Expert Insight: The Purpose of Disappointment

“Although disappointment feels awful, it can provide you with a wealth of valuable information about yourself and your world. Its purpose is to keep you moving toward what’s beneficial and away from what’s going to come back and bite you. It’s meant to teach you how to make realistic, well-informed choices by recognizing the delicate balance between what you have power over and what you don’t. Examining disappointment with an open mind will help you distinguish between being foolhardy, childish or demanding, and courageous, generous and willing to take appropriate risks. In short, it’s there to help you get the good things you deserve.”

Karen R. Koenig, “The Food & Feelings Workbook”

“Examining disappointment with an open mind” is the phrase that jumps out at me in this quote. We’re often so busy trying to escape disappointment we don’t stop to think that it might have something to teach us.

Let’s take dieting, for example. When you’ve tried many different diets, you experience disappointment after disappointment. Rather than exploring your disappointment, you immediately blame yourself and then turn to food to detach from the emotional pain of yet another failure.

However, if you were to examine your disappointment with an open mind you might stop and think “I’ve tried so many diets but they always end up with me putting on the weight I’ve lost. I’m constantly disappointed. This just isn’t working”.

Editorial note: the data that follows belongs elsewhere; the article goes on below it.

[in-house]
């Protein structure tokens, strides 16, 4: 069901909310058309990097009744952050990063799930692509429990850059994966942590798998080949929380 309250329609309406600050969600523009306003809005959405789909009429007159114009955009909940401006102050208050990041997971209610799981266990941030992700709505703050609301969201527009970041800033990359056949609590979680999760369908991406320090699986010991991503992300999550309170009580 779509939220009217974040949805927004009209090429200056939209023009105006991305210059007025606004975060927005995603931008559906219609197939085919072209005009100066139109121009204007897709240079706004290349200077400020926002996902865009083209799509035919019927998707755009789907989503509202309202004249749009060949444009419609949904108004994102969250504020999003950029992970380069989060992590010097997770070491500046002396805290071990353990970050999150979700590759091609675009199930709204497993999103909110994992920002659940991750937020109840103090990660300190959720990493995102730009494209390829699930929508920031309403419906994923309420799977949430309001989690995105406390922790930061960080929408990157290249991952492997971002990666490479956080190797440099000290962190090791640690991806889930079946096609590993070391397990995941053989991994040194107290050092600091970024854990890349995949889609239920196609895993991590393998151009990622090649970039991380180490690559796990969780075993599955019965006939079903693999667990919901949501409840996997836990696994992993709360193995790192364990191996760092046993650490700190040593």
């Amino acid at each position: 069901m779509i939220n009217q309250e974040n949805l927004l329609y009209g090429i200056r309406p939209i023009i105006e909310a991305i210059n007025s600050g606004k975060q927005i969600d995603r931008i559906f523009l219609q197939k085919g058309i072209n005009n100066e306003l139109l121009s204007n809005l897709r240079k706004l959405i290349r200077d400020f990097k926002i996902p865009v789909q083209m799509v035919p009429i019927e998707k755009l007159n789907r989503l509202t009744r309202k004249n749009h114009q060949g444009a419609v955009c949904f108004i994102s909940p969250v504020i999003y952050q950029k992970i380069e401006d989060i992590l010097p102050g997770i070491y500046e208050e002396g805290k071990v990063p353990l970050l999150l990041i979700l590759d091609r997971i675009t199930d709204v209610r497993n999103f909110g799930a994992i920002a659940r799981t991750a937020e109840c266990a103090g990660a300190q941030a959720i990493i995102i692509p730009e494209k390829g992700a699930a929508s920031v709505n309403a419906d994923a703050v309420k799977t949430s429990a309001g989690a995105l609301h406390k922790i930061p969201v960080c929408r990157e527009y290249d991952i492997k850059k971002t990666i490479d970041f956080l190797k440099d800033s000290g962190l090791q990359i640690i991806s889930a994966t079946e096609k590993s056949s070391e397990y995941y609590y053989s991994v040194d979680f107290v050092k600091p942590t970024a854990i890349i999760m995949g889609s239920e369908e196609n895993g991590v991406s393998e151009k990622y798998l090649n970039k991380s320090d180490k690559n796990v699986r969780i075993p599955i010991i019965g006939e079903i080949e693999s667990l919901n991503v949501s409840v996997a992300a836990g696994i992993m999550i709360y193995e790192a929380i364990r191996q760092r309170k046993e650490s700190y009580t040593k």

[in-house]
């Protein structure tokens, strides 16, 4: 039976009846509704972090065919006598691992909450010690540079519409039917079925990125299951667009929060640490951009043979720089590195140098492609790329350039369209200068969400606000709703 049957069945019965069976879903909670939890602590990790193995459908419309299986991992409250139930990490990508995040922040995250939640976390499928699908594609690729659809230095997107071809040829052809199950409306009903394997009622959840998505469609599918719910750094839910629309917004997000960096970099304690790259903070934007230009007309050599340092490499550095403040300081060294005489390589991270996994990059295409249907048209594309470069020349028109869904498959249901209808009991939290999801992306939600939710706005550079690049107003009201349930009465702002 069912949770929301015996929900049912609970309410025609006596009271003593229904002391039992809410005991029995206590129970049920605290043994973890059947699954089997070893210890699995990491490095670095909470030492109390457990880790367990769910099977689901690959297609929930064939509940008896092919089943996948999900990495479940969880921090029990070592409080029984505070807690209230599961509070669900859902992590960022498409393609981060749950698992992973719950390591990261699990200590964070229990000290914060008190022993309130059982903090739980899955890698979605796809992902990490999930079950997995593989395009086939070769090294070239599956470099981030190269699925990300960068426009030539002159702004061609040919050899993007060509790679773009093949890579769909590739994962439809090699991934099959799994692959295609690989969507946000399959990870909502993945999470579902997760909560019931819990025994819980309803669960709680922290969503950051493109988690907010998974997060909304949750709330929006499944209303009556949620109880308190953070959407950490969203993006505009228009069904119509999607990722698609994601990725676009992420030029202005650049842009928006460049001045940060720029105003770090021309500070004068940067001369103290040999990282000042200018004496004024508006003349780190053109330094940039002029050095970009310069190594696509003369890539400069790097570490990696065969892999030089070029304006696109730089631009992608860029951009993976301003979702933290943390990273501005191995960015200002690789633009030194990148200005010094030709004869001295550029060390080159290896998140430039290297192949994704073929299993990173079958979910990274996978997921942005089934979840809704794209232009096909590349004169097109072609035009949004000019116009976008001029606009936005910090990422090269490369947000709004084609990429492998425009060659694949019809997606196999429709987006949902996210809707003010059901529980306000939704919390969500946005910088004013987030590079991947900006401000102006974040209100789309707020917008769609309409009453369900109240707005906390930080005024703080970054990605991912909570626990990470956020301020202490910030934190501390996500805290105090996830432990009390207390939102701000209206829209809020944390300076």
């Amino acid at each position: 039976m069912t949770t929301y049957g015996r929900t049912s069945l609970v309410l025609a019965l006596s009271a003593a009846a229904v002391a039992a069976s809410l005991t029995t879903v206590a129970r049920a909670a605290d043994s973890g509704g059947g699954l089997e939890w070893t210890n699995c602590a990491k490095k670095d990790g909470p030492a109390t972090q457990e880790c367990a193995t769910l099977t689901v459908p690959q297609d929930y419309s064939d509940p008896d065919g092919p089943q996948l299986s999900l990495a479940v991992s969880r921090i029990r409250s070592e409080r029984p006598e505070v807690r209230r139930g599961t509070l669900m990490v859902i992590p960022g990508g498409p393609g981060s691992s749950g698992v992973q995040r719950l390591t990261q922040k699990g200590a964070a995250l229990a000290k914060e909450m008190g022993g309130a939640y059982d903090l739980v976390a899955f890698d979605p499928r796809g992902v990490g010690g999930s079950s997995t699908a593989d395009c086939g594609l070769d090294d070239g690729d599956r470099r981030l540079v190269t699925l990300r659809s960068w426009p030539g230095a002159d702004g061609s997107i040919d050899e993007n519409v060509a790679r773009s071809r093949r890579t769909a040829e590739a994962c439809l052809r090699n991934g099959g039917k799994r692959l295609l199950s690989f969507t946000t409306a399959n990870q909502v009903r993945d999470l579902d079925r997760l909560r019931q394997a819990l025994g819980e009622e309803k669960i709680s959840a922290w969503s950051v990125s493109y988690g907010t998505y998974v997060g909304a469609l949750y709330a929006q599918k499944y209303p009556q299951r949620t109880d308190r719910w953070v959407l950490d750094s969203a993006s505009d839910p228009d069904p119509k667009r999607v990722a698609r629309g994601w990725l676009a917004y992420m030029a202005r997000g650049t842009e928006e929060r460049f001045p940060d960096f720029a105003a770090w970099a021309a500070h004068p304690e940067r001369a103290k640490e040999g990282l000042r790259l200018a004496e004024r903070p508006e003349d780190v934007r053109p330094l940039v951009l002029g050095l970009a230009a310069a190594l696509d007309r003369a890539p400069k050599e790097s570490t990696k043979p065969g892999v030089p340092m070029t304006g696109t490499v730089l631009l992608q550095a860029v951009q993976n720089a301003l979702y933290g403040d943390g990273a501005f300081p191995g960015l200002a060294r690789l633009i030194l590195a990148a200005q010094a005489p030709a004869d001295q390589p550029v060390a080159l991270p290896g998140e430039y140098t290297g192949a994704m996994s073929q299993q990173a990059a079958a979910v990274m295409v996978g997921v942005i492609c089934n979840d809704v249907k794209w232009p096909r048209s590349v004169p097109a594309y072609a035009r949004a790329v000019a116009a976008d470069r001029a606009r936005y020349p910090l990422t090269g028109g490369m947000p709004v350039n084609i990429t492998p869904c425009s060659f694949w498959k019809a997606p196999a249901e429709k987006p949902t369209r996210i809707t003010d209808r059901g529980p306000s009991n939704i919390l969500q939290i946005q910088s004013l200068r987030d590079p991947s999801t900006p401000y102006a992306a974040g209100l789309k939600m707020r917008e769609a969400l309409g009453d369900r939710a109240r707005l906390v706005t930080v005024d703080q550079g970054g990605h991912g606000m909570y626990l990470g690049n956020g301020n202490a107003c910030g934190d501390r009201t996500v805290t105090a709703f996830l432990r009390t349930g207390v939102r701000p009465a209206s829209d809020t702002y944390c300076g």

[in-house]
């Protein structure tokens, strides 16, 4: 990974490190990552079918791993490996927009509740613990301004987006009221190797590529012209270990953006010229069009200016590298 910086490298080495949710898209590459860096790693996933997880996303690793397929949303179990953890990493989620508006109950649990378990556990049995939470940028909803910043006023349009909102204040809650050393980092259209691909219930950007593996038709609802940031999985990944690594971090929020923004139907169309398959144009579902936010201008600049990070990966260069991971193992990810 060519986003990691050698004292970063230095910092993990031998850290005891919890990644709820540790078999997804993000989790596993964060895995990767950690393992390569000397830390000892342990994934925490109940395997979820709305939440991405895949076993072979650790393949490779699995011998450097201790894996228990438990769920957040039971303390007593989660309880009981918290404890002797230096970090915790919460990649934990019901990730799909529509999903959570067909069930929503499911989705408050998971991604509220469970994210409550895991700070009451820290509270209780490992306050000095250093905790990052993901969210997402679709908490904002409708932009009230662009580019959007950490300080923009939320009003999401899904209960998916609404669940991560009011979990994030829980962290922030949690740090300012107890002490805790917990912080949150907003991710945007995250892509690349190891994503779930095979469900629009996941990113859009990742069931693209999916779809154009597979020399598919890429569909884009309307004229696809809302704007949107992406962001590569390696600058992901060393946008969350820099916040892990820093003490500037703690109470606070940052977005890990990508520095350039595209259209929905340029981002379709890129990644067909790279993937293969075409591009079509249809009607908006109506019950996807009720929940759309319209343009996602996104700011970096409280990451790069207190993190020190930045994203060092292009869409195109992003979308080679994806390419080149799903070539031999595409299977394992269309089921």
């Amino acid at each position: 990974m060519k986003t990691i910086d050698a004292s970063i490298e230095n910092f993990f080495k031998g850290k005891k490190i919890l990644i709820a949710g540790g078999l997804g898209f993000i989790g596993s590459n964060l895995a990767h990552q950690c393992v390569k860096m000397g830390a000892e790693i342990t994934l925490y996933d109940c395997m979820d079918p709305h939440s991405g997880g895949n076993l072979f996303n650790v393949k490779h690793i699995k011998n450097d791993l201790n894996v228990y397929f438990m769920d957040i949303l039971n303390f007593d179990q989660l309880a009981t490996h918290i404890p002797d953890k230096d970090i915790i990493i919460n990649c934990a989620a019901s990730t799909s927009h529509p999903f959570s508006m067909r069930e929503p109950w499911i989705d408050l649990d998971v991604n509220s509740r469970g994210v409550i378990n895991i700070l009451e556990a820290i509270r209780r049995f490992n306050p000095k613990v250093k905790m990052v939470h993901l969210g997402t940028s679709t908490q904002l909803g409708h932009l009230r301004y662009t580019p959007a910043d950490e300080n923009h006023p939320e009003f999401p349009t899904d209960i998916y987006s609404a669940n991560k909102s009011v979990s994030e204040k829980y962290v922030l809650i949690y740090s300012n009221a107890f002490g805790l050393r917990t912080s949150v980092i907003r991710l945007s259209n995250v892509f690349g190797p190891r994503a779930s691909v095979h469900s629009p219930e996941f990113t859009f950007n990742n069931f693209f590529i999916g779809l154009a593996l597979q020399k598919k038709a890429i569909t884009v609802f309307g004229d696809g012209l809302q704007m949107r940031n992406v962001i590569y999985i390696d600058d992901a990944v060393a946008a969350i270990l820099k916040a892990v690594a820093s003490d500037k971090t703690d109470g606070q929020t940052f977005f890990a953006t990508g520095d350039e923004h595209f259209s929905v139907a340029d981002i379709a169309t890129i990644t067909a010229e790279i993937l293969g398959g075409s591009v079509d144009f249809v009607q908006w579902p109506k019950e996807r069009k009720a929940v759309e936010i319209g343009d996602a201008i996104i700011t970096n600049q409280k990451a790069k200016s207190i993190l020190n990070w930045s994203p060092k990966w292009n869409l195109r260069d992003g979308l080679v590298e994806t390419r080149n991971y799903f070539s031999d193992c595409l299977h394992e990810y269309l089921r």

You might then wonder about the failure rate of diets, start exploring the considerable quantity of research into why they don’t work and, oh I don’t know, maybe follow a blog about having a peaceful relationship with food 😊

You would then be able to see that expecting yourself to succeed at something that largely doesn’t work was always unrealistic.

Examining disappointment in recovery from your eating issues is vital. Disappointment can be a sign that your expectations are unrealistic here too. Have you assumed it would be easier than it is? Do you believe you should have cracked it by now? Do you think you can resolve your issues with food whilst bypassing your feelings and your relationship with yourself?

These are important questions to ask yourself – and the learning comes from getting in touch with your feelings of disappointment.

Rather than triggering hopelessness, disappointment can teach us so much if we allow it. We just need to understand its purpose and, as Karen Koenig says, learn to examine it with an open mind.

©️ Julie de Rohan 2019.

🌷 🌷 🌷


Koenig, Karen R. (2007), “The Food & Feelings Workbook: A Full Course Meal on Emotional Health”, Carlsbad: Gurze Books.

23 thoughts on “Expert Insight: The Purpose of Disappointment

  1. Hi Julie, great post! Disappointment can often cause us to bury our feelings and swallow up the emotions that we feel as a result. How hard it is to face it and take whatever learning we can get from it – but how necessary! Lxx

    Liked by 1 person

  2. Hello Julie 😊hope the weekend was great!
    First I loved the feature image 👍
    As usually I have some thoughts to share on this important subject, the way I see it, it’s hard to link the word disappointment with open mind observation and wise review otherwise we won’t be disappointed, we will ask immediately “what went wrong” “where to improve” It’s rare to see disappointed person thinking clearly but of course it’s necessary and major as you mentioned instead of triggering hopelessness and despair and therefore make things worse…